In January, the U.S. Naval Institute published a proposal written by a team of defense experts that called on the United States to devise a method of arming merchant container ships with missile defense platforms and even offensive weapons. The concept was meant to relieve basic missile defense operations from the U.S. Navy’s fleet of Arleigh Burke-class destroyers, freeing them up for more complex or dangerous operations elsewhere.

The concept, while economically sound, seems unlikely to ever come to fruition within the U.S. military unless a large-scale conflict were to arise, but now it seems China has a growing interest in fielding “missile merchant” vessels all its own.

The idea behind using containers to house long-range missiles is simple. Cargo and container ships are seen as non-combatant vessels, and while the U.S. Navy’s proposal would have included changing the ship designations on container ships purchased to serve as defensive platforms, China’s plan doesn’t include the same level of transparency. By hiding weapons systems in containers that are identical to those found on civilian vessels, China can engage enemy assets from concealed positions that would not otherwise be deemed a threat.

Representing a far more pressing threat, the long-range cruise missiles housed within these shipping containers are reportedly a land attack variant of the YJ-18C anti-ship missile. That suggests this platform is intended not as a defensive weapon, but rather as an offensive one meant to be snuck into foreign ports to be used for surprise attacks against land-based targets.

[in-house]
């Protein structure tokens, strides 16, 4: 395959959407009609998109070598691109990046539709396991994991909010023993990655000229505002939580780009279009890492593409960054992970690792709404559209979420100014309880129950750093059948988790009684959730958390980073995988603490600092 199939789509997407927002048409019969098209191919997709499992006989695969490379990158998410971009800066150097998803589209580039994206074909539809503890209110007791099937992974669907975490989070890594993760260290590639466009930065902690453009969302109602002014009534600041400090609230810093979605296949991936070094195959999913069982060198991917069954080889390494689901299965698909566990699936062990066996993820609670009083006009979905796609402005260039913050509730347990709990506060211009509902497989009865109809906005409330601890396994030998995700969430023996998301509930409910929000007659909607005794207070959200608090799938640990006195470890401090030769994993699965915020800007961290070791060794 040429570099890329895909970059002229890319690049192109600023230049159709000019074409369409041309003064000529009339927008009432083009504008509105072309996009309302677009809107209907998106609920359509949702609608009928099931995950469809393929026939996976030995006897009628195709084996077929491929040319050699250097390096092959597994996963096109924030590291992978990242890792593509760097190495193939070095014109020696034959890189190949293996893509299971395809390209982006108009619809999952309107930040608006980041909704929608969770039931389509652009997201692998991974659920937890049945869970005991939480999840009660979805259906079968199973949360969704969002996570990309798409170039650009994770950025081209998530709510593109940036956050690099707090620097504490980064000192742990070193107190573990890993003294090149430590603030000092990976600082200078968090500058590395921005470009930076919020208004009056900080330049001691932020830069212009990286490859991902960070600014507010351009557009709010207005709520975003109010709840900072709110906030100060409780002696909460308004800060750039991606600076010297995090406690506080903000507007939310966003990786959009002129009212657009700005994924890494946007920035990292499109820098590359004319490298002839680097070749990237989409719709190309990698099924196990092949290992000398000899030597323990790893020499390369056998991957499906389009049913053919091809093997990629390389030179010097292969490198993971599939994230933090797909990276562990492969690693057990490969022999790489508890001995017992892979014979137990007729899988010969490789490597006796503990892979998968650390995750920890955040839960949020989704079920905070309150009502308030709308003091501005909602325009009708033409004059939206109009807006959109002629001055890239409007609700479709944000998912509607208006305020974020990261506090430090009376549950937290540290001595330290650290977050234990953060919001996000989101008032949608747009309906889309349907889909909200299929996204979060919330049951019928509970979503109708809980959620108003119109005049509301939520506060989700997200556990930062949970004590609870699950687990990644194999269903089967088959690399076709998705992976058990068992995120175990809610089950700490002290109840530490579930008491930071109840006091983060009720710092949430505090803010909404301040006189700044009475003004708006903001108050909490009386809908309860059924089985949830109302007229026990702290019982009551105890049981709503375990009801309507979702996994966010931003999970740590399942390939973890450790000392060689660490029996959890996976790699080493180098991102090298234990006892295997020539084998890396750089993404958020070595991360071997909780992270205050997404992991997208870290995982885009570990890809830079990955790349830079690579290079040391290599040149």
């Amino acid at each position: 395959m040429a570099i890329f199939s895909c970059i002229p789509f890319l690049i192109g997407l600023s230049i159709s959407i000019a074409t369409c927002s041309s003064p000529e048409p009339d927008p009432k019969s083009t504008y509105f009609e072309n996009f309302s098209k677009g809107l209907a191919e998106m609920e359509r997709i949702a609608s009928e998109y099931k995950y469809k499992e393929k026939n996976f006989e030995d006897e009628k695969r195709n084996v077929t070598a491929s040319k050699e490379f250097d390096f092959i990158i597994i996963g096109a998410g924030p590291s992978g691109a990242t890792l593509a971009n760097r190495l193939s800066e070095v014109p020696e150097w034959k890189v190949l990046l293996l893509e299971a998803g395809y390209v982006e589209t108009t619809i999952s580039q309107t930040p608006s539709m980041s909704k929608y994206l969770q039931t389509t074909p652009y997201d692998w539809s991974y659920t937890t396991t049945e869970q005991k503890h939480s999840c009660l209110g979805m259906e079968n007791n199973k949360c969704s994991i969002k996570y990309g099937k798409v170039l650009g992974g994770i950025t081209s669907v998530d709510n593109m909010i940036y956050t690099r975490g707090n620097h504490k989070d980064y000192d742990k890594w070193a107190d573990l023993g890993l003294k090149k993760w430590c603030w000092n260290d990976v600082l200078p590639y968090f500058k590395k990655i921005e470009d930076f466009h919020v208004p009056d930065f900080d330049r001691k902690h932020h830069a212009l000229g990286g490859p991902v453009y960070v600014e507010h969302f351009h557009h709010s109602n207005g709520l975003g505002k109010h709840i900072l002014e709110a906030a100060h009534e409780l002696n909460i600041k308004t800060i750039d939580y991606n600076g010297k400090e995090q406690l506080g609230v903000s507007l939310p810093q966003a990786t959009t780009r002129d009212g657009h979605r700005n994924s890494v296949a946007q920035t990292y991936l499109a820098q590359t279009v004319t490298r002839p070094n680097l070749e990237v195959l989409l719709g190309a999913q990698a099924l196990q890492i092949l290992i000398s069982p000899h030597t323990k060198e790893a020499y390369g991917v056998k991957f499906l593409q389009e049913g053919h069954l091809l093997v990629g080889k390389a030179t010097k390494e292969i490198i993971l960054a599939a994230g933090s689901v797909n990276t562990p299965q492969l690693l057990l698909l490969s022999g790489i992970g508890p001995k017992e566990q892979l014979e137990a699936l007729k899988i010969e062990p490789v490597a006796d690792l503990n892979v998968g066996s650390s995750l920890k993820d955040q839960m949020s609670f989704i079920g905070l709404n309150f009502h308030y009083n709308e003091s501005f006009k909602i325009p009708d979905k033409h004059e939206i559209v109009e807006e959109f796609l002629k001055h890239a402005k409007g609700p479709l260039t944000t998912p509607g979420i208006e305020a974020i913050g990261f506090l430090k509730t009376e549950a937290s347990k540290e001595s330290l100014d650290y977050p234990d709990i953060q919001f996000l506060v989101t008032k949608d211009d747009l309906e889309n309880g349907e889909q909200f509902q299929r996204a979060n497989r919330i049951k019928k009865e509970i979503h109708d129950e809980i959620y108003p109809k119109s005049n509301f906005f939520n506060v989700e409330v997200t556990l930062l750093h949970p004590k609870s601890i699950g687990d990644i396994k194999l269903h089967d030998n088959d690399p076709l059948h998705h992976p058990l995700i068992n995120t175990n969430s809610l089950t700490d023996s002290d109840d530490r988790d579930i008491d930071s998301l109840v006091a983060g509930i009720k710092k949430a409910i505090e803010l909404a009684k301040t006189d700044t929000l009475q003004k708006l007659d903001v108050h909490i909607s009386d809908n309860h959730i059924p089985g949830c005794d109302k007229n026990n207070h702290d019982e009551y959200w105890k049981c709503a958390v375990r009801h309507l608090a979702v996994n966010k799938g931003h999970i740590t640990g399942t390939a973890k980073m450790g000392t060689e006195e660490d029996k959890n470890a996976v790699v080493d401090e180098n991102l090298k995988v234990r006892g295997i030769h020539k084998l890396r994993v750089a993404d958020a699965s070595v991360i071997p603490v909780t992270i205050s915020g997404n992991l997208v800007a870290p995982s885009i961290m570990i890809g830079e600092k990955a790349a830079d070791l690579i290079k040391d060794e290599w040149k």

“It fits with China’s penchant for seeking asymmetric advantages against its enemies,” said Rick Fisher, a senior fellow at the International Assessment and Strategy Center that specializes in studying the Chinese military. He went on to explain these platforms are also in keeping with China’s penchant for deniable weapons systems that are difficult to identify or track.

“Containerized missiles give China, Russia, and its rogue state partners new options for directly or indirectly attacking the United States and its allies,” Fisher said. “Shipping container missile launchers can be smuggled through ports or via highway ports of entry and stored for years in a climate-controlled building within range of U.S. military bases, and taken out when needed for military operations.”

Because of the large volume of Chinese-flagged container ships sailing into U.S. ports at any given time, it would be all but impossible to prevent these weapons systems from finding their way into American ports. These ports dot our nation’s East and West Coasts and are often well within striking distance of nearby military installations. Experts estimate as many as four of these missiles could be housed in a single shipping container, allowing for a near-simultaneous attack on four separate targets at ranges of up to 1,000 miles.

“If this capability is confirmed, it will require a completely new screening regimen for all PRC-flagged commercial ships bound for U.S. ports,” Retired Navy Capt. Jim Fanell, former Pacific Fleet intelligence chief, told the press.